Crossfire hoops and Gospel come to Asheville April 22

April 19, 2017 Asheville , News Stories , Pete Zamplas 921 Views
Crossfire hoops and Gospel come to Asheville April 22

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West Henderson alum Sam Smithson (44) closes in for a rebound as teammate Matt Costello of Michigan State grasps for the ball, versus ACC All-Stars in 2016. Both return for Crossfire. Photo by Pete Zamplas.

The game, which sold out last year, is again in UNC-Asheville’s Kimmel Arena at $10 per ticket. Tip-off is slated for 4 p.m. Doors open an hour ahead. The exhibition series has been fast-paced, high-scoring and close over 25 games. ACC stars won 13 times, and Crossfire 12.

A pair of Tar Heel stars headline the ACC squad for the second year in a row. Last year it was all-America forward Brice Johnson and star point guard Marcus Paige.

This time, the dynamic UNC duo is Kennedy Meeks (6-foot-10, 260) and Isaiah Hicks (6-9, 242) The two big men have pledged to play in the game. Tar Heel reserves Nate Britt, Kanler Coker and Stilman White are also on the roster. UNC (33-7) defeated Gonzaga 71-65 April 3, scoring the last six points in the final two minutes to pull away. This was UNC’s sixth national title in men’s hoops. The Heels reached the title game a year before, too. When Gonzaga beat South Carolina in a semifinal, it prevented an all-Carolina title game.

Other Atlantic Coast Conference (ACC) touring all-stars from in-state schools include Duke’s Amile Jefferson and Matt Jones; N.C. State’s BeeJay Anya, Chris Brickhouse and Terry Henderson; and Austin Arians and Trent Van Horn of Wake Forest.

Many players sign autographs before the game. ACC All-Stars are always seniors, not underclassmen. Their participation is contingent upon health and any pro basketball commitments.

Matt Costello debuted with Crossfire last year, when he was a Michigan State 6-9, 245 senior. The NCAA tourney battle-tested Christian returns to the squad for strength in the post. Bubbly Costello told The Tribune “it’s so important to have this platform, to impact lives for the Lord.”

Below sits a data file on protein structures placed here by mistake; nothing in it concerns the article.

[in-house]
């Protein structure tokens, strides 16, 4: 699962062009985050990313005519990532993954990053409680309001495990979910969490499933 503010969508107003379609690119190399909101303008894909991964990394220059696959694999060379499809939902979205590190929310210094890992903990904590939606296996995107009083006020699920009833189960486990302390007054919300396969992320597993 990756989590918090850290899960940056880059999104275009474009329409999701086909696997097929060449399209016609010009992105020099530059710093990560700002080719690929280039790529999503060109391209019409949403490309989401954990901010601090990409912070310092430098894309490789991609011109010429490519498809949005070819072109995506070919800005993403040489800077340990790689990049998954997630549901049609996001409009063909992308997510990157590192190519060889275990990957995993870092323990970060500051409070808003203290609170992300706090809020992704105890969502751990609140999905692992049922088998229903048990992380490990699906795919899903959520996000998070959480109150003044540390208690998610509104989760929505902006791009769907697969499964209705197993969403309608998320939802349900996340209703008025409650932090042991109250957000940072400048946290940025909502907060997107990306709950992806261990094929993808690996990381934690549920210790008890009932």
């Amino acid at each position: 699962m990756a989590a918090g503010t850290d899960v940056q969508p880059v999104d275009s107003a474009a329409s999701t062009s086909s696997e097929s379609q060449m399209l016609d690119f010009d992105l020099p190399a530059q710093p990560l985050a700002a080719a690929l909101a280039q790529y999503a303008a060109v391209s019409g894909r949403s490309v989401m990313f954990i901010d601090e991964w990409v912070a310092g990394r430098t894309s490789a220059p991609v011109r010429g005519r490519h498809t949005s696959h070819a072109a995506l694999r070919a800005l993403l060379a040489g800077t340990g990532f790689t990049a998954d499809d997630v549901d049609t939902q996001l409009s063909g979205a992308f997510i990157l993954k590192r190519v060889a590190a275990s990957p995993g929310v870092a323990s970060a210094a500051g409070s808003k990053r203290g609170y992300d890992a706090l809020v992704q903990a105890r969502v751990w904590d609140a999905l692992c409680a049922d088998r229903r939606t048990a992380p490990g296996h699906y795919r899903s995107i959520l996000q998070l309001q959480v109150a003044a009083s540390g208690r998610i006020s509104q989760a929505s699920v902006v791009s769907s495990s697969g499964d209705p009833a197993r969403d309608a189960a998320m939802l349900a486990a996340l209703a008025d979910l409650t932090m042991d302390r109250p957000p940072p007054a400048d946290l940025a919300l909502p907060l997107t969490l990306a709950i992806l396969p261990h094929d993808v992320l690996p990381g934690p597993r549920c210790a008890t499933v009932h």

Crossfire players familiar in the area include some 20-point prep scorers in 1988 A.C. Reynolds grad Willie Battle and 2007 West Henderson grad Sam Smithson, who both played for Western Carolina Catamounts, and Pisgah (’06) and Brevard College star Jonathan Whitson.

Smithson, 6-9, told The Tribune “the most important way to play basketball is to play for the Gospel of Jesus Christ.” This is his fourth year on Crossfire.

Whitson has played with Crossfire for all of this decade, since 2010. He helped lead Pisgah to the 2-A state hoops title in 2005 — the most recent of any WNC boys’ squad.

Two other big men contemporaries were conference rivals to Henderson County teams. John Cannon (6-10, 240) finished with UNCA a season ago. He blocked a state-record 606 shots for Mountain Heritage in four years.

Jackson Simmons, 6-7, was a UNC Tar Heel reserve. He graduated two years ago. He starred for Smoky Mountain’s dynasty. His mother Cindi led the Lady Mustangs to four state titles. After his UNC career, Simmons promptly began coaching at UNC-Charlotte. He said he learned from Roy Williams a team can feel amongst itself both competition and caring.

Crossfire players who both played at UNC-Asheville won the two marquee contests last year. Slam dunk champ John “Jet” Williams, a former Harlem Globetrotter now 30, still has much of his 45-inch vertical leap. He beat Brice Johnson among others. Matt Dickey, now 27, sank 21 three-point shots to win that contest over Paige and others.

In his peppy sermon, Crossfire co-founder Randy Shepherd warned people to avoid trying drugs — which can readily destroy mind, body and soul. “Some will hand you marijuana, pills or cocaine and say ‘it’ll make you feel good,’” he cautioned youths. The Asheville native, now 52, said he drank when at UNCA, but turned his life around as “born again” and respects the body as a “temple.”

He also urged youth to shun “garbage” rap, heavy metal or other music with sinful lyrics and also lying, stealing, racist pride, and lack of faith.

“Are you right with God?…for spiritual life,” Crossfire co-founder Jamie Johnson asked the crowd, pre-game. Dozens flooded the court at halftime to take Shepherd’s challenge to declare a life for Christ, then were counseled in a room.

Also, the two Crossfire founders received the prestigious Naismith Legacy Award, for using basketball to advance values of “honor, respect and integrity.” Crossfire has traveled to 45 states and 67 countries.

Tickets outlets include Kimmel (258-7900), and Leicester Flooring in Asheville (254-8937) and Hendersonville (233-0500). For more on Crossfire such as summer camps, check crossfireministry.com.

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